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Thread: Borates: Borax + Muriatic Acid or Dry Acid

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    Borates: Borax + Muriatic Acid or Dry Acid

    I am considering adding borates to my hot tub using Borax. All of the instructions I have found say to use Muriatic Acid with the Borax to balance the PH. Is there any reason I can't use Dry Acid instead? I already have Dry Acid readily available as PH Down. The amounts of Muriatic Acid and Dry Acid to balance the PH rise of the Borax appear similar on the Pool Calculator.

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    Re: Borates: Borax + Muriatic Acid or Dry Acid

    The best and easiest way is to use boric acid

    If you want to use Borax, muriatic acid is better than using dry acid. Dry acid (sodium bisulfate) adds too much sulfate to the water.

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    Re: Borates: Borax + Muriatic Acid or Dry Acid

    Welcome to TFP!

    A spa uses such relatively small quantities that you can just purchase some ProTeamĀ® Gentle Spa you can get at Pool Geek and elsewhere since that is essentially boric acid. Or if you can find boric acid in small quantities shipped at a reasonable price, that's fine too. See The Chemistry Store, for example, but that seems more expensive. [EDIT] It's actually not -- James corrected me below. [END-EDIT]
    16,000 gallon outdoor in-ground 16'x32' plaster pool; Pentair Intelliflo VF pump; Pentair IntelliTouch i9+3s control system; Jandy CL-340 square foot cartridge filter
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    Re: Borates: Borax + Muriatic Acid or Dry Acid

    A 425 gallon hot tub will take 1 pound of boric acid. You should get enough for several fills of the tub since you will periodically drain and refill. You can get 7 pounds for $13.44 (plus shipping) at the chemistry store. So, that works out to be around two dollars per fill.

    The poolgeek price for 2 pounds is $13.78 (plus shipping), which is 7 dollars per fill. So, more expensive.

    The $1.84 price at poolgeek is for the 6 ounce size.

    http://www.chemistrystore.com/search.cg ... boric+acid

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    Re: Borates: Borax + Muriatic Acid or Dry Acid

    Thanks JamesW and Chem Geek for the responses. I will get some boric acid. I have some follow up questions.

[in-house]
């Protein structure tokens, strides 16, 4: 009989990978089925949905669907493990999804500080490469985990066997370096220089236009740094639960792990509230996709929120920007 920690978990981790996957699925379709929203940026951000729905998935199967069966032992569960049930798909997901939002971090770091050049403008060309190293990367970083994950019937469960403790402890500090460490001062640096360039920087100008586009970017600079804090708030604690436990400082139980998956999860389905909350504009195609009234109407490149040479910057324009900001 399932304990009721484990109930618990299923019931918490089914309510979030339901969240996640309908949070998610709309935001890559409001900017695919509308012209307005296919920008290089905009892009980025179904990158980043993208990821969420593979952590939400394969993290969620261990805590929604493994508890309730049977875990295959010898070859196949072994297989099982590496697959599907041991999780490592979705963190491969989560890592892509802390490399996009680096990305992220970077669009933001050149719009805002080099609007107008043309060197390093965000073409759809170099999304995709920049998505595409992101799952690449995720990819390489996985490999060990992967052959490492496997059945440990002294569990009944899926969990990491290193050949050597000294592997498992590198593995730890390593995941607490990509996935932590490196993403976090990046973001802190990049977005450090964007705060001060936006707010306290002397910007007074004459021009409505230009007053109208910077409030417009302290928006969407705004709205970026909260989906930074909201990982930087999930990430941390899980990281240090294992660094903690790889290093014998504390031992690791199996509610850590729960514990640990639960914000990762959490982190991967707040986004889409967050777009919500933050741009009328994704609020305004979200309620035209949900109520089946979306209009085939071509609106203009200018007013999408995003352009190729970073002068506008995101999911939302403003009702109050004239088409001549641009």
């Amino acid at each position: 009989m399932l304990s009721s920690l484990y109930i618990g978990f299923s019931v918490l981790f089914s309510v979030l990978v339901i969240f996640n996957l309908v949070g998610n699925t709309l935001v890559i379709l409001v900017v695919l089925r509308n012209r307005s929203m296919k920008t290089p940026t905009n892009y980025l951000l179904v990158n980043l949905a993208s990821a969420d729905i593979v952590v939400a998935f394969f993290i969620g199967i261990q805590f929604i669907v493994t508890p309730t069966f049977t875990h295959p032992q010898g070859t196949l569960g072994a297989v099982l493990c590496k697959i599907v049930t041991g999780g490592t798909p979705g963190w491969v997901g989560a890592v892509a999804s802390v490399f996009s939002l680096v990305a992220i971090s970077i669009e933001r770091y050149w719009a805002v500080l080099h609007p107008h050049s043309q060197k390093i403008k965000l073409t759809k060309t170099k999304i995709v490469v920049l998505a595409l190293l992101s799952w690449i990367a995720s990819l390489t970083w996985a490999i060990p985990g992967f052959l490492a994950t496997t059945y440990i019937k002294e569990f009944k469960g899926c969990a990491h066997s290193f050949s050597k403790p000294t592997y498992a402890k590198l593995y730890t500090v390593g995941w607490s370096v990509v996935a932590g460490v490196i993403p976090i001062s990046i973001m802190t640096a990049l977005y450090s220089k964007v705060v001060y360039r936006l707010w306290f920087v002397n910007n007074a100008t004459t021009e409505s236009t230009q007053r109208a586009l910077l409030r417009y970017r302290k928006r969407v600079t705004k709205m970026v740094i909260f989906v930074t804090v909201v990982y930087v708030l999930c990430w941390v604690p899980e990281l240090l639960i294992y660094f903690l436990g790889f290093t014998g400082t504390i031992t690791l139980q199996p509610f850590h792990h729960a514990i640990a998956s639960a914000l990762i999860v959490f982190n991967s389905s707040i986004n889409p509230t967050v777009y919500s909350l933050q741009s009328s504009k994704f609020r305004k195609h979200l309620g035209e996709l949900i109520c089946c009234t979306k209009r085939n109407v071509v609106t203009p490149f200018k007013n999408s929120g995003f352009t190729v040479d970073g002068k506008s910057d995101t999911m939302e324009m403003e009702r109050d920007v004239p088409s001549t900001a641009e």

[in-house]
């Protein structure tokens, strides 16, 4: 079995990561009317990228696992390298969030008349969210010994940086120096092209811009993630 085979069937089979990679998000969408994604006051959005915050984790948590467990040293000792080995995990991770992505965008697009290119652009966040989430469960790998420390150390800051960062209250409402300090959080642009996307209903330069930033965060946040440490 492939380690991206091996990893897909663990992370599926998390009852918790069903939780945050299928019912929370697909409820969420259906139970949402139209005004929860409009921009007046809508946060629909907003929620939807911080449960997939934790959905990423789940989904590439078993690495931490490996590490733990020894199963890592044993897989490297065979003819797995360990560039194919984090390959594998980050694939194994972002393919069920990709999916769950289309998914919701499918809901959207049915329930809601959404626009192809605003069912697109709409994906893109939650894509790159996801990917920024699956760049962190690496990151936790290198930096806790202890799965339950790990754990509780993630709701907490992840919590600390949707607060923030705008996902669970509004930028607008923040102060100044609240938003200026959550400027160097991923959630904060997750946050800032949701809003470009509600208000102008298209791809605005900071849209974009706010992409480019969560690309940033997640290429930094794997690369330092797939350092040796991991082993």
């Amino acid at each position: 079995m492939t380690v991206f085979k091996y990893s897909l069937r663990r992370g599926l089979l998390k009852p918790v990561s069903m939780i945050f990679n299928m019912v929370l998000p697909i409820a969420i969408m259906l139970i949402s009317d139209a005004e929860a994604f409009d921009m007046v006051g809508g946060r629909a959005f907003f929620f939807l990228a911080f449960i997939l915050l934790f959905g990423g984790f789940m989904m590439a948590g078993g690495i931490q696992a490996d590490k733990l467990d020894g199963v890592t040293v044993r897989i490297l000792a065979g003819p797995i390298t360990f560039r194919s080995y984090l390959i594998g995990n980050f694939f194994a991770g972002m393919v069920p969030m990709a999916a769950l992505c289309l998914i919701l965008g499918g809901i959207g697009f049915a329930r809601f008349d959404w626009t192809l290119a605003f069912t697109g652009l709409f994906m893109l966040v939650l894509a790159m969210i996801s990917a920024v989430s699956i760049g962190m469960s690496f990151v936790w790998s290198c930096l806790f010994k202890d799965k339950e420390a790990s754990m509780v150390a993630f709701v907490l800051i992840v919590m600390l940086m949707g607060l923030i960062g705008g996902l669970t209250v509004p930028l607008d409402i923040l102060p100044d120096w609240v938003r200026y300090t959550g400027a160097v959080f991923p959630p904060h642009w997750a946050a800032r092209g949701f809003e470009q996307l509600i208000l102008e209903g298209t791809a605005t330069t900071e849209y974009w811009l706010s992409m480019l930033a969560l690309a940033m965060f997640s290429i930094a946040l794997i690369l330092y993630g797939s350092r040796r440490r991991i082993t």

In addition to being a PH buffer, does pure boric acid have the same qualities of reducing skin and eye irritation as Borax or Gentle Spa? It seems counter intuitive that any of these products whose main ingredient is an acid would do that.

    Regarding the Dry Acid, if the sulfates are a concern why is it commonly used to reduce PH in hot tubs instead of Muriatic Acid? I thought the Muriatic Acid was damaging to acrylic. Why isn't that a concern when using it to establish the borate buffer?

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    Re: Borates: Borax + Muriatic Acid or Dry Acid

    Boric acid is used in eye washes, though at higher concentrations at around 1% (1750 ppm). It is a weak acid which in buffered water isn't going to have any "acid" effect on eyes or anything else. Even a strong acid such as Muriatic Acid added to the water does not cause a problem -- it lowers the pH, but it is the resulting final pH that determines whether there is an effect -- the type of acid used or its strength is not relevant.

    When added to the water, boric acid is identical to adding Borax and Muriatic Acid (except the latter results in more sodium chloride salt). Gentle Spa IS boric acid with a small amount of Borax to make it a little more pH neutral, but pure boric acid is only slightly acidic in buffered pool water and again that's not relevant anyway. Adding 50 ppm borates using boric acid to water with a TA as low as 50 ppm would lower the pH from 7.5 to 7.15 so not that much considering how much is added. Basically, most of the boric acid remains as boric acid in the water rather than dissociating to become borate ion. At a pH of 7.5, 96.2% is boric acid while 3.8% is borate ion.